Love the Unwanted
White powder. The girl’s earliest memories are of fine white powder on a shiny, reflective plate on the kitchen cabinet. Her mother loved this white powder. She would spend days away seeking it, then come home and sleep for several more days. The girl’s mother loved it so much it destroyed her marriage(s) (there were five, to be exact). By the time the girl was a teenager, her mother had been in jail so many times she was considered one of the state’s most wanted. And then there were the men. All chasing after that white powder.
The girl looked just like her mother. Many would call her by her mother’s name often, that was how striking the resemblance she bore. It was a subtle reminder of the old adage that the apple doesn’t fall far from the tree. Most people just overlooked her, or felt sorry for her at best. How unfortunate that she came from that family. She was just another lost cause, statistically speaking.
But God, being rich in mercy, with the great love with which he loved her, sent someone her way who didn’t overlook the value in her soul. This woman drove several miles out of her way many times a week so that the young girl could go to church. Through this woman, the girl met the lover of her soul, the Someone who wanted her despite the family she came from or the mother she looked like. She met Jesus. She’s loved him ever since.
This story is a reminder of the admonishing words of James 2 regarding the sin of partiality.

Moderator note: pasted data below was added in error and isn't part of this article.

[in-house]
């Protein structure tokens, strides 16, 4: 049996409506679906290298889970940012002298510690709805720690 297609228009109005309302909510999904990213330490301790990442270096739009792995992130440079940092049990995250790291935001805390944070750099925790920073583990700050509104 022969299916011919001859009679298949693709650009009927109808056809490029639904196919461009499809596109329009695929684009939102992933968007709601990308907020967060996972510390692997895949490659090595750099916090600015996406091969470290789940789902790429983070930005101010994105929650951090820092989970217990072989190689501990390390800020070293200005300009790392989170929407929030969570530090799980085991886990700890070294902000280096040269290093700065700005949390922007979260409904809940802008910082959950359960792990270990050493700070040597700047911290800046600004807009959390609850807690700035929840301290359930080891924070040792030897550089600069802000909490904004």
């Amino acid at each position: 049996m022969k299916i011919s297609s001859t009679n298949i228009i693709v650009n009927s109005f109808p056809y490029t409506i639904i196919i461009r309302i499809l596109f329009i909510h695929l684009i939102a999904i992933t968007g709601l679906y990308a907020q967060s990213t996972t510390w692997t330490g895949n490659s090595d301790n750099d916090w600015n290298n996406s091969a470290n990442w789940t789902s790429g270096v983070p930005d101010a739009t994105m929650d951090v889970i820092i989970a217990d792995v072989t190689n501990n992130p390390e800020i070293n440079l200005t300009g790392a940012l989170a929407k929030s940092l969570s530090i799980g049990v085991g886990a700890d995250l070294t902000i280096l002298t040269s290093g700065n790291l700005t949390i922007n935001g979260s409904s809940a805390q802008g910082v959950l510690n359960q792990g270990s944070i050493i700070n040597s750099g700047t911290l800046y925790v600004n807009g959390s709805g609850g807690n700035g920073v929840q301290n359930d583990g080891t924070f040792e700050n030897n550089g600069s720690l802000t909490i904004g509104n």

My brothers, show no partiality as you hold the faith in our Lord Jesus Christ, the Lord of glory…If you really fulfill the royal law according to the Scripture, ‘You shall love your neighbor as yourself,’ you are doing well. But if you show partiality, you are committing sin…” James 2:1,8-9a
God loves the poor, the weak, the child of the drug addict, the orphan and the unwanted. Those kids from the wrong side of whatever boundary we have set up distinguishing the good from the bad.
Yet, far too often than many of us dare to admit, we’re playing favorites in our churches. We want youth groups filled with the kids from the good families. The ones who are well-behaved because they’ve been instructed and disciplined. The kids with the right skin color, who say the right words and listen to the right music. We don’t want the lost causes.
This story hits home with me. I’m teaching through the book of James with my teen girls on Sundays, and this next week we are studying partiality. As teenagers, these girls face this situation every day. I want them to see people how God sees them. I want them to see the value in the souls of girls just like the one mentioned above.
But mostly, this story hits home because I’m that girl. That’s my story. James 2 is powerful in my life in a very real way because an obedient child of God chose to see my worth and love my heart despite who I was, where I came from or what my mother did.
So, who do you need to reach out and love? Identify the unwanted in your church and show them Jesus. You never know what kingdom implications it might have. The obedient woman in my story doesn’t even know the role she played in my eternity. She just loved me. Who do you need to love this week?